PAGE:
Daniel Khalastchi Poems

 

 

 

A Series of Movements

 

 

 And with each step tile

 lays out before me.  It

 

 pushes from the grass

 clean without streaks.  When

 

 I change my path, the tile

 keeps ahead.  I walk it

 

 over traps.  Through the court-

 yard.  Around puddles and

 

 manholes, straight into the

 ocean where the water grabs

 

 deep for the buoy line.  After

 every small movement, my

 

 toes reel against the dry, caulk-

 colored flooring.  I stand still as

 

 possible for what feels like many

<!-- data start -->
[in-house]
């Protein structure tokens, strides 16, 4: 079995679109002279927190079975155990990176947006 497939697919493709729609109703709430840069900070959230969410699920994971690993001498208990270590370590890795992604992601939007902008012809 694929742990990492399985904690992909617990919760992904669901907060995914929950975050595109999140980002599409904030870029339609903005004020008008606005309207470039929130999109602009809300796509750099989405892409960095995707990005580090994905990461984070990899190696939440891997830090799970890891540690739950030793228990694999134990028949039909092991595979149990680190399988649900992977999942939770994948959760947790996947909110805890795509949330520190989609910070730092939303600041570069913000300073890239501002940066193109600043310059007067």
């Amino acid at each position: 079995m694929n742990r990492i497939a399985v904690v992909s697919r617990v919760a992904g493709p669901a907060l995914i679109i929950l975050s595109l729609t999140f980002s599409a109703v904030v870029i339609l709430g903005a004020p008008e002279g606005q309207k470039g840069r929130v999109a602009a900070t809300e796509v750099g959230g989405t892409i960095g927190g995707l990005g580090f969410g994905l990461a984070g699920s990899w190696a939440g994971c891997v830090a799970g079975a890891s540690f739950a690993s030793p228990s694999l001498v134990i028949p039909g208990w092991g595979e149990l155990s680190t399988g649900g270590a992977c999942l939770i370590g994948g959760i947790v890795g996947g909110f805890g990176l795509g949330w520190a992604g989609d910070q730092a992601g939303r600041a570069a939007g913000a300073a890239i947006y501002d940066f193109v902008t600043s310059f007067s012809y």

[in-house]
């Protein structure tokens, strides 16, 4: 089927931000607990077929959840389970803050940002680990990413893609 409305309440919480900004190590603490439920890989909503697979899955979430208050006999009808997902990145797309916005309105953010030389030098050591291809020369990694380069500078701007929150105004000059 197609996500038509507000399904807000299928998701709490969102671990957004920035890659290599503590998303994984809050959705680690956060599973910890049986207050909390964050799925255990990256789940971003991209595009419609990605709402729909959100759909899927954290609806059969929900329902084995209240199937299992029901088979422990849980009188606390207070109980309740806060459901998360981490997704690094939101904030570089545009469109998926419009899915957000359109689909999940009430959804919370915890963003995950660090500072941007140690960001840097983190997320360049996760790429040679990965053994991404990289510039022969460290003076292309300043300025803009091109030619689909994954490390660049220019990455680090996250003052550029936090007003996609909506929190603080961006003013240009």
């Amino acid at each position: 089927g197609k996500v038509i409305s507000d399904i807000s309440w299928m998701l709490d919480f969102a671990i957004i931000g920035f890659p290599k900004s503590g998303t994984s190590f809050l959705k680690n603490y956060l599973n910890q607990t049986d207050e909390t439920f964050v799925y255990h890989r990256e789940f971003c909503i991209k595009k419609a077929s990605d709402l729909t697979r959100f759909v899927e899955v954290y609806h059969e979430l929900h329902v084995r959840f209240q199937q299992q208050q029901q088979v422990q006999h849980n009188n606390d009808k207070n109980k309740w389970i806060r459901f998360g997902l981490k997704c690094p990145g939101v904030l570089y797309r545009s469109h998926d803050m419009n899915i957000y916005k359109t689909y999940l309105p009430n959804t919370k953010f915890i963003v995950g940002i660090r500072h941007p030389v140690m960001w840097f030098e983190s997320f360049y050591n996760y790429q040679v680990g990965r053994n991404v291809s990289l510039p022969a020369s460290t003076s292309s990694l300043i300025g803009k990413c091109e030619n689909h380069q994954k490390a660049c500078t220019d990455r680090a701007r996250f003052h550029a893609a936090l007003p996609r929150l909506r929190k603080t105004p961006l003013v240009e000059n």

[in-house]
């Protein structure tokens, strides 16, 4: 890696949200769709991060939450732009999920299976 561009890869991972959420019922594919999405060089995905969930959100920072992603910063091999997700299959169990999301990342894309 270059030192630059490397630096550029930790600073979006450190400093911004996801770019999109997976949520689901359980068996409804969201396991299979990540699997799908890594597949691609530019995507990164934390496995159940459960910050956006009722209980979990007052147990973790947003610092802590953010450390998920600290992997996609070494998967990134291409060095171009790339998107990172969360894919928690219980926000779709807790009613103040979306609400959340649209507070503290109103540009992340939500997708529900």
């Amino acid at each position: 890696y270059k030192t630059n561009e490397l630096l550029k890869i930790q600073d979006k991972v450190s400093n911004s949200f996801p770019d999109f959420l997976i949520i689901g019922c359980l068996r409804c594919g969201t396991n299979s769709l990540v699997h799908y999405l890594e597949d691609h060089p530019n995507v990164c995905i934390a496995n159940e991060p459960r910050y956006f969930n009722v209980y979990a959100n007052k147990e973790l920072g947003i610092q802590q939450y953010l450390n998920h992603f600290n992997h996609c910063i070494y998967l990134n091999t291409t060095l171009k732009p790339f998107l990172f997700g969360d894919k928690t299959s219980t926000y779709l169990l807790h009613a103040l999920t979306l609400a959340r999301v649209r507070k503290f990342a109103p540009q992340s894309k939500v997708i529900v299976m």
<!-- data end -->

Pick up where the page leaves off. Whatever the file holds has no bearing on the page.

minutes: terns and wrens picking

 

 my side for red clams, the tide washing beach

 up hard to my knees.  Bent back from the

 

 waist, the birds

 fill me with shells until

 

 my throat won't close. I cough like

 a night bell of Spanish maracas.  A hall to dark

 

 sea stays waiting below. My fingers are

 boneless.  I can't scratch my neck.

 

 

**

 

Daniel Khalastchi is a graduate of the Iowa Writers' Workshop. His poems have appeared in a variety of journals, including Denver Quarterly, Ninth Letter, Court Green, Octopus Magazine, The New Hampshire Review, Fairy Tale Review, Sonora Review, and GutCult, among others.  A recent fellow at the Fine Arts Work Center in Provincetown, he currently teaches at Augustana College in Rock Island, Illinois.

 

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